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UC Davis Magazine

Volume 29 · Number 4 · Summer 2012


Guns in America

Portrait photo

Garen Wintemute

(Karin Higgins/UC Davis)


I read about Garen Wintemute in "A Pound of Cure," [spring 2012]. What a marvelous person and a credit to the university. Thank you for focusing on the "gun" issue when there is a deafening national silence on the subject. Garen Wintemute is courageous to stand up to the gun bullies and I applaud the university for highlighting his work with a beautifully written article.

Catherine Lu, parent
Los Altos


The tone and language of Sasha Abramsky's article on Dr. Wintemute in the spring 2012 UC Davis Magazine ("A Pound of Cure") was extremely hostile to gun owners. It should have been labeled opinion or analysis and not treated as a straight news piece.

I found charged or vague language in many paragraphs with dubious assertions scattered throughout. The author used language specifically chosen to convey that gun ownership per se is a menace to our society. Problematic paragraphs: 4, 5, 6, 10, 12, 14, 16, etc.

Reference was made to "the shadowy world of gun shows and gun dealing," which is a blatant conflation of legal, regulated activity with criminal activity ("dealing"). Legitimate sales are called sales or transfers. How can gun shows be shadowy when they are widely advertised in print, radio, TV, billboards and Internet?

The author used the popular (and wrong) term "assault weapons." By U.S. government definition, an assault weapon is capable of selective fire: fully automatic or semi-automatic. Fully automatic arms have been heavily regulated by law since 1934. Weapons that resemble military or other semi-automatic weapons are not technically the same as full-auto weapons.

Abramsky's article was an overly broad attack on the firearms industry, federally licensed dealers and owners. It only lightly discussed the criminal's role in the firearms business. UC Davis Magazine has revealed its strong anti-gun bias by publishing this article. If gun banners wish to be forthright about their goals, they should attempt to repeal the Second Amendment.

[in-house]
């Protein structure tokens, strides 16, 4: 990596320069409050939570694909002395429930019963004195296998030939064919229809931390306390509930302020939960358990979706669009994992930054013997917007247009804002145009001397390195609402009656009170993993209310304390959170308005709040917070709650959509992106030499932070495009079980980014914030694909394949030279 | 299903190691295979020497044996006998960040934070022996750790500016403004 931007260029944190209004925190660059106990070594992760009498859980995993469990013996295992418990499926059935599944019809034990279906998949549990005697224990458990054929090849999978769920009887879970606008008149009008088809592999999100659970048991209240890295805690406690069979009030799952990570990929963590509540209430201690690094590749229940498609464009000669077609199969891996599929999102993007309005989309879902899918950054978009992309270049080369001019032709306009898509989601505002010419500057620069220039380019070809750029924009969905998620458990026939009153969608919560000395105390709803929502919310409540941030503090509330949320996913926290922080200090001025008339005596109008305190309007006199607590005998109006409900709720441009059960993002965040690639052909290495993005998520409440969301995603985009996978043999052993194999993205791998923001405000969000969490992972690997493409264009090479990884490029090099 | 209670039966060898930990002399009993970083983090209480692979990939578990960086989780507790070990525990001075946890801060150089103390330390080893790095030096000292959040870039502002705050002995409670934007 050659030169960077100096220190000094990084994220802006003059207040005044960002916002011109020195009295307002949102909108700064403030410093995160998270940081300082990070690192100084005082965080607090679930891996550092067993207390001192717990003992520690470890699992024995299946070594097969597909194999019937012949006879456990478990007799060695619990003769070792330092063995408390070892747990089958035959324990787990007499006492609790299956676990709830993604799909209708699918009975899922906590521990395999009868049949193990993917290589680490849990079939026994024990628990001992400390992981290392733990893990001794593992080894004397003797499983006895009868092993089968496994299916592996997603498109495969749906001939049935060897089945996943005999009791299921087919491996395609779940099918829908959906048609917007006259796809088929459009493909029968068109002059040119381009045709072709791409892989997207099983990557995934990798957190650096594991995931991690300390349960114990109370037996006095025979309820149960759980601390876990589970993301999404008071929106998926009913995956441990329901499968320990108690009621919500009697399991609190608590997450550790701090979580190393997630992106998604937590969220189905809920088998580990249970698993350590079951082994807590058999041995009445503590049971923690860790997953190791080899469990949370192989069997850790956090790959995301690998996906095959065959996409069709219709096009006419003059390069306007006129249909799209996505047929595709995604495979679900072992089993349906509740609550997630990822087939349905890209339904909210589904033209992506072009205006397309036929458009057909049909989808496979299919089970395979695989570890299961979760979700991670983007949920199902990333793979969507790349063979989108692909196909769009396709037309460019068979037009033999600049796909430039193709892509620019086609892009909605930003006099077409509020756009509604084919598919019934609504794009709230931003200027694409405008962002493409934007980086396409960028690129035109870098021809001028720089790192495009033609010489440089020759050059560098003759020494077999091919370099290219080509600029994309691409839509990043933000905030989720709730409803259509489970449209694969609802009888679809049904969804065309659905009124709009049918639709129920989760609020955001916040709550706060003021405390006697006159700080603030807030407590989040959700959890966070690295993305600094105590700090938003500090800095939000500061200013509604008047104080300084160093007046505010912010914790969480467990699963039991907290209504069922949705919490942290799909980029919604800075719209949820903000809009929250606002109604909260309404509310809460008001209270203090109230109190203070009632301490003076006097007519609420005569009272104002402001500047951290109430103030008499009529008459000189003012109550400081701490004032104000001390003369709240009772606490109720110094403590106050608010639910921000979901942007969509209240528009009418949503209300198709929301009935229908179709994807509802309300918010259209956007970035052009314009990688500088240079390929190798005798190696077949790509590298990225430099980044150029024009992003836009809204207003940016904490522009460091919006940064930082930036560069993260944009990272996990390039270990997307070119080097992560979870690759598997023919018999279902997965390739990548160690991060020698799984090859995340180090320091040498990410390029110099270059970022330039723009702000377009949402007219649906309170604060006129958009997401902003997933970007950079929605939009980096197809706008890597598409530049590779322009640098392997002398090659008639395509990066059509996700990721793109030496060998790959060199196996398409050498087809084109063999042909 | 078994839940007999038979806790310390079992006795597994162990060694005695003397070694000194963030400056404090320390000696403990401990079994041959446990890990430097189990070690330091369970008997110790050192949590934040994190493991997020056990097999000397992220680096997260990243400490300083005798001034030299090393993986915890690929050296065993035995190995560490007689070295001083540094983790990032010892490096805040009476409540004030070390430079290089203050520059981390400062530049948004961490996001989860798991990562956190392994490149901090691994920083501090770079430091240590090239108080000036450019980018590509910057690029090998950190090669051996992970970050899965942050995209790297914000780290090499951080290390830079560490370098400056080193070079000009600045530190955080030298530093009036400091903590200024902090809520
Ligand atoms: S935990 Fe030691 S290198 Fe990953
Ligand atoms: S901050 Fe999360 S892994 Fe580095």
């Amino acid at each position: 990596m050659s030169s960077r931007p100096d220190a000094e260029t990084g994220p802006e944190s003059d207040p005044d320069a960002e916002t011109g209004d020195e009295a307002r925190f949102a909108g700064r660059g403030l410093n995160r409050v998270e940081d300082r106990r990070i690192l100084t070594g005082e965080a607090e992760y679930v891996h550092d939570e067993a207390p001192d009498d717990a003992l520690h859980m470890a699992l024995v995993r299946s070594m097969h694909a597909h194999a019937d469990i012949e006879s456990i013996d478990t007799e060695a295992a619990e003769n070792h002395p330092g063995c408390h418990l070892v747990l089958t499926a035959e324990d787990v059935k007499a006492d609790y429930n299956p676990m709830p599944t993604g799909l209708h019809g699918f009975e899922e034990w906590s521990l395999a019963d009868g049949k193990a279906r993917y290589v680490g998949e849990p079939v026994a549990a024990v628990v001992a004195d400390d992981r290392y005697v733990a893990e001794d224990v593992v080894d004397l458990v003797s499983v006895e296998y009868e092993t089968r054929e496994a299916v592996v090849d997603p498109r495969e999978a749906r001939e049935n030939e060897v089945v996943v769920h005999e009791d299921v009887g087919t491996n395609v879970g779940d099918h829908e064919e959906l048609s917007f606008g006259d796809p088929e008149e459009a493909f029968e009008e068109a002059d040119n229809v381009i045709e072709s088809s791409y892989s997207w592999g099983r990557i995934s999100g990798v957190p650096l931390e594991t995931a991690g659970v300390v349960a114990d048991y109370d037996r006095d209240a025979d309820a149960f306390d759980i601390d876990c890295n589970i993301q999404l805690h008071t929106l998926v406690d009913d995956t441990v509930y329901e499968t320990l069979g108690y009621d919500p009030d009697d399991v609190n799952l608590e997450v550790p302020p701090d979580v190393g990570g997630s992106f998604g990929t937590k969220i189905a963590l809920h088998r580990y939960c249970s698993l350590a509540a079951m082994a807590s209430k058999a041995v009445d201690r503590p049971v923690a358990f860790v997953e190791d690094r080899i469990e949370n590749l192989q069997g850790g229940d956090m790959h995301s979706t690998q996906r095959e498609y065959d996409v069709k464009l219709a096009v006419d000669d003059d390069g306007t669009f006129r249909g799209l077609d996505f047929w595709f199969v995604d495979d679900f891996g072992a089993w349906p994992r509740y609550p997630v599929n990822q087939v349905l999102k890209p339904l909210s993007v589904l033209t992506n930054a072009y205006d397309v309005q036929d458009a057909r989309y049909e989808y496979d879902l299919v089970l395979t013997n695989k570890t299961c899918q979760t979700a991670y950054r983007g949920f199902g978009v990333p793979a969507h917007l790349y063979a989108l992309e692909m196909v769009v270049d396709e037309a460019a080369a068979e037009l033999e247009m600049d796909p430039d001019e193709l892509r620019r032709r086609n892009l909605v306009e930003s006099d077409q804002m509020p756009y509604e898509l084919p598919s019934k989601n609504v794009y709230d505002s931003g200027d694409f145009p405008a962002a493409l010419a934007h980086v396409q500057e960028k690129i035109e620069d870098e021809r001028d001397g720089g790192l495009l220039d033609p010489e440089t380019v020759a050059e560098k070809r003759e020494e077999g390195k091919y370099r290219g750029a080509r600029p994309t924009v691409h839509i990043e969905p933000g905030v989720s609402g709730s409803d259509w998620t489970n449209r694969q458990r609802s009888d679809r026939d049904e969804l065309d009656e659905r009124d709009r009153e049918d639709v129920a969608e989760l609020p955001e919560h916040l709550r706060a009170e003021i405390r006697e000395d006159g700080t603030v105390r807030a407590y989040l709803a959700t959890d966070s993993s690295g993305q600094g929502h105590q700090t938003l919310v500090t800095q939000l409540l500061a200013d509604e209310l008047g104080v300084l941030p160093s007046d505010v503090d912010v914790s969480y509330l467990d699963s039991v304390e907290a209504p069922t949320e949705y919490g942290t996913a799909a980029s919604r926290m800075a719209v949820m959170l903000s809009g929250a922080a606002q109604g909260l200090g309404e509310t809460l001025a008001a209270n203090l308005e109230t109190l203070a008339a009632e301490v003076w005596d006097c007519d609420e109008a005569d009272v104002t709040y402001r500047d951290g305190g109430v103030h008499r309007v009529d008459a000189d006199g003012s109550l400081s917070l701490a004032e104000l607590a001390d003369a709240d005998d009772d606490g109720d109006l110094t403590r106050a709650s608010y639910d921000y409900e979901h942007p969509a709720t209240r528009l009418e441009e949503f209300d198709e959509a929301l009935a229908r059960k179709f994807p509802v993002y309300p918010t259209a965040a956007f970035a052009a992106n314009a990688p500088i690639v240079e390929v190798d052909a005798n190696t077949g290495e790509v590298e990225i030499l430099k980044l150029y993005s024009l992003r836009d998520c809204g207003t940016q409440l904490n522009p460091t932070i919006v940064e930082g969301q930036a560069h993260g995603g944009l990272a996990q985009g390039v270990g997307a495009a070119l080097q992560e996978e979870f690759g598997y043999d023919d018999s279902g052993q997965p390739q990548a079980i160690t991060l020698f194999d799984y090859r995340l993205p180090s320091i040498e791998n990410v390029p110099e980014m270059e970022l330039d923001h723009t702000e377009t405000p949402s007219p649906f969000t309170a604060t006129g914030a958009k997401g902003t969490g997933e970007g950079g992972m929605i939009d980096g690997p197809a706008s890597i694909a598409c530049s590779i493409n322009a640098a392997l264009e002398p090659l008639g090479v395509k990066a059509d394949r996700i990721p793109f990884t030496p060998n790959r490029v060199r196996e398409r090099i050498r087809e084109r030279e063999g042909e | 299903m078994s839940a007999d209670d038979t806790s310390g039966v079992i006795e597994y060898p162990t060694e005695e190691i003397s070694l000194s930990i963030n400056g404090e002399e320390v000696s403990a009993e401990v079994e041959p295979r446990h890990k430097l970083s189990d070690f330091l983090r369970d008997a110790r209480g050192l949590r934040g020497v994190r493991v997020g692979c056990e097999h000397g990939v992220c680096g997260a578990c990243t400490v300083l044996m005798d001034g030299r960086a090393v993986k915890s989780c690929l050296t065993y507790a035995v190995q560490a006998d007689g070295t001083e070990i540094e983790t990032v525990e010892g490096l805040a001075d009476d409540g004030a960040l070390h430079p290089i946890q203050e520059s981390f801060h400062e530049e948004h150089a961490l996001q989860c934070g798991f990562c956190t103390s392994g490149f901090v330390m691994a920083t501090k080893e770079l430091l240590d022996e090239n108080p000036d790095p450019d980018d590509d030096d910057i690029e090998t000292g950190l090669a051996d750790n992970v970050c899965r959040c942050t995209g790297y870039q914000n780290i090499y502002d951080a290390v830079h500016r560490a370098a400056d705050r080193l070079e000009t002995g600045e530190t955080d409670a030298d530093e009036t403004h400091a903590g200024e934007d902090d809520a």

Lee Foullon, M.A. '88
Falls Church, Va.

Pepper spray

Enough drama

I am flabbergasted by Hilary Hodge's letter in the [spring 2012] UC Davis Magazine, asserting that police officers are uneducated.…I am a UC Davis graduate and have been in law enforcement for almost 15 years. I also have a Juris Doctor degree. My department has four officers with degrees from UC Davis. We also have a UC Berkeley alum and many CSU graduates. It is almost impossible to get into law enforcement without some combination of a college degree, military service, and/or extensive life experience — and those are the minimum requirements just to take the written test. The days of getting out of high school and being hired as a police officer are long gone. The average age range of a person starting law enforcement is 26–28. 

The pepper spraying of the students, while unfortunate, is far from "terrible." The Japanese tsunami was terrible. A field full of bodies put there by two serial killers, that is terrible. The students were ordered to disperse as required by law; they refused. They were sprayed with a chemical irritant with a temporary effect. Did you want the officers to talk it out, or perhaps you would have preferred batons or bean-bag rounds? Enough of the drama surrounding this incident.

Sanjay Ramrakha '93

Stop apologizing

I am embarrassed by the chancellor's never-ending apologies for the pepper-spraying of student demonstrators.…I don't want

UC Davis to become another Berkeley, churning out a bunch of spoiled, self-indulgent, entitlement-minded leftists. The charm and appeal of UC Davis has always been its political diversity, its connection to the real world and its lack of political correctness. Chancellor Katehi should consider this tradition and deep-six the political correctness.